Turn off the light

Where I live in West Kent woman can choose to give birth in hospital, in a birth centre or at home. This is in line with the Department of Health guidance on women’s choice of place of birth which states that there should be a ‘national choice guarentee’. However there is great regional variation across the UK regarding this, so women in West Kent are pretty fortunate that they have these choices. Despite this, in my work as an antenatal practitioner I find that few women have had a conversation with their midwife regarding place of birth. There appears to be an assumption that women having their first babies will go to hospital to give birth. The recent Birthplace Study has shown that for ‘low-risk’ women having their first baby, there is no difference in risks for the baby between choosing to give birth in a birth centre or in hospital. The study showed a slight increase in risk for baby for women having a first baby at home, however this risk was still low. There was no difference for women having subsequent babies at home. As well as this, women who planned birth in non-obstetric settings (ie not hospital) had significantly fewer interventions, fewer caesareans and more ‘normal’ births than those who planned birth in an obstetric unit. Understandably when I signpost women and their partners to this information they want to know why this is and what they can do to facilitate a straightforward birth, wherever they choose to give birth.

So here is my top five things to do to create an optimum birth environment (regardless of where that is)…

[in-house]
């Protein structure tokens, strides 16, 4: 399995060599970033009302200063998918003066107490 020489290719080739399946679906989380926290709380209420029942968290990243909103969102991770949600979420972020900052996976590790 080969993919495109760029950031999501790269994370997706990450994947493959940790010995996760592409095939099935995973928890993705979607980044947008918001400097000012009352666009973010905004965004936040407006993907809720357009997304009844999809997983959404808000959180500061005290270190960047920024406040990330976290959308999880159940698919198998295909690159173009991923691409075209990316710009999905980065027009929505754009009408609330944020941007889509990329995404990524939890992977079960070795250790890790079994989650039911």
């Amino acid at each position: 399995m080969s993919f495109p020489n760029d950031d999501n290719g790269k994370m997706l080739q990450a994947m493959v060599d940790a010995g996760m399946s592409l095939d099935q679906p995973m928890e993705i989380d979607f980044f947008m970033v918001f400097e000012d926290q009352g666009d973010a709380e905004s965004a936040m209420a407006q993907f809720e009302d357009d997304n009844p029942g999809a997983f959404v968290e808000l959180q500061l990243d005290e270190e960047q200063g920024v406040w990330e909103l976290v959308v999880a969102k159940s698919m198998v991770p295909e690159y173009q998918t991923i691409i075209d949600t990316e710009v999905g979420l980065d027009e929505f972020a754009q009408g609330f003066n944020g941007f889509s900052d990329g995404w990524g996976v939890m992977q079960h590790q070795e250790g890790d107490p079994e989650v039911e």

The hormones required for labour and birth work much better when the lights are low. Even in a hospital you can turn the lights down/off. LED candles are useful to take to a hospital, but don’t forget to take them out of your bag…

Keep voices low and words to a minimum. If you talk quietly to the health professionals caring for the labouring woman they will most likely speak quiely too!

Privacy is really important for a labouring woman. Sometimes in hospitals this is forgotten and various health professionals come and go at will, shut the door and ask people to knock before they come in.

No one knows how long labour and birth will take so forget about looking at the clock and just be in the moment.

A doula provides continuity of care, a familiar face, friendship, warmth, empathy and will help a woman feel safe and protected.

and one extra one for hospital birth… ‘Bring romance into the hospital’ (from a woman on a recent antenatal course)

For more details regarding The Birthplace Study http://www.rcm.org.uk/college/policy-practice/midwifery-research/birthplace/


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